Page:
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1 of 1 people found the following review helpful:
hard to understand, September 1, 2014

The game starts out with you and your brother Erasmus descending into a dungeon.
While you descend you can steer the game by focusing on different aspects of your environment.
The whole experience thereby gets a bit like dream, you don't feel fully in control and it is hard to predict the outcome of your actions.

The game consists of two small puzzles, which are pretty easy to solve.
To find out what the game really is about is more difficult and in my opinion the main puzzle of the game.
Therefore the "die-and-read-again-from-the-beginning" mechanic, which is applied, makes sense to me, since you can reflect several times about what the game tries to tell you.
And some things only start to make sense after several iterations.
Unfortunately I for myself could not find a really satisfying and coherent answer and I would appreciate if the game could be a bit more explicit about it.

Perhaps another reviewer would be so kind to comment on this and give me a few hints. This is what I found out and how I interpret the game (only open the spoiler if you have really finished the game):
(Spoiler - click to show)
First there is the skull.
Monks use skulls to remember things.
So the first challenge, the fight against the shadows, lies in remembering the past together with your brother.

The tapestry symbolizes this memory and shows the past.
We learn that the mother of Erasmus and Karl got depressed.
The two boys got support through their father, their "spiritual mentor".
Their actions are described as "dubious".
It seems to me that the second challenge is to burn the memories and leave the past behind.

In the diary "Orlechs" are described in the same way as our "spiritual mentor".
This gets reinforced by the hint that the diary is like bedtime story.
I thereby deduced that our father is the "Orlech", the evil creature of this dungeon.
I interpret the rest of the text in the following way:
Orlechs are creatures, which have given up on self-improvement and self-actualization.
They are the broad mass and want others to become like they are.

Karl now has to face again a shadow.
I guess that since his mother was "cast into a bottomless pit" the shadow symbolizes depression.
He can only overcome it with his gained experience, which enables him to get the weapons to fight it.

After that he faces the Sphinx, which seems to be his mother, as one latter learns (?).
I have no idea why he has to fight her.

Then the player can decide.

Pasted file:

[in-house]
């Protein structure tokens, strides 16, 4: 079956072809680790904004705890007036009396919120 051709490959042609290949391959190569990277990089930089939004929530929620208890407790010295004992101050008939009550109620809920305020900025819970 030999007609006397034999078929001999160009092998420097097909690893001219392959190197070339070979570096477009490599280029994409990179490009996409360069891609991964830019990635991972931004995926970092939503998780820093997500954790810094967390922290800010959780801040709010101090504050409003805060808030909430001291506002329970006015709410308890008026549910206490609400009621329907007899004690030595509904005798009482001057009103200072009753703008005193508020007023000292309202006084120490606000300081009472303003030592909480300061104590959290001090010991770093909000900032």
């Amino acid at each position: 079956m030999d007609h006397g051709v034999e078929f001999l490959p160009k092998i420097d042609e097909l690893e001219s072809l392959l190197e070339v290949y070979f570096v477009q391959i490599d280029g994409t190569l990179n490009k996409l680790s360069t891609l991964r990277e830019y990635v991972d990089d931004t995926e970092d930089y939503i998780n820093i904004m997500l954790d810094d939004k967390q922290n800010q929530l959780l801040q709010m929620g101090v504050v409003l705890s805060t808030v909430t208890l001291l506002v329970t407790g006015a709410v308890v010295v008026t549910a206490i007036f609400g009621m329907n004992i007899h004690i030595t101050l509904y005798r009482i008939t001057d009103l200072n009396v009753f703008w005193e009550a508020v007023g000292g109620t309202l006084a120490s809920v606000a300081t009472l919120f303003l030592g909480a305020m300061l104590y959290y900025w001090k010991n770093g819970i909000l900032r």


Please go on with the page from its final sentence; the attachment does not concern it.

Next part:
Either he forgives his brother and father and leaves the dungeon or he can kill them and stay at the bottom of the pit.
I am not sure what forgiving in this case means.
The game hints several times that Karl is hungry, which even leads to him devouring his own brother.
I guess from cold the reaction of Erasmus when Karl confesses that he "loved him" that he forgives them their lack of affection towards him.
So the message seems to be:
If Karl cannot forgive, he has lives an unfulfilling depressed life.
If he forgives them, he can neither rescue his brother nor his father, but he gets at least the chance to reach self-actualization in his live.

Karl is now able to answer the riddle of the sphinx.
The father is the Orlech and its at the bottom of the dungeon.
After this things start getting really weird.
It seems like that realizing this enables him to break free and leave the past behind.

But why?
During the game I did not get the impression that Erasmus was better off than Karl.
Most of the time he was sick and in a worse condition than Karl.
And he always thought that they were in dungeon to collect a treasure.
Now suddenly he writes: "Sorry for all the confusion. When you're ready to leave, just press the big red button. —Erasmus", as though he mastered all the challenges before Karl and tried to help him and knew more than him.
For me this does not fit together.

I also don't understand the role of Karl's mother in all this.
She fell into depression and left Karl and Erasmus alone.
Why don't I have to face her?
Why does she play no role in all this.

Have I missunderstood something completely?
Interpreted too much?
Got it all wrong from the beginning?

All in all the game is well written, it was an enjoyable experience to play and above all it makes you think.
And that is all I ask from a work of IF or fiction in general.
Some things unfortunately don't make 100% sense to me, but here probably the mistake is mine.
So I can recommend it to others to give it a try.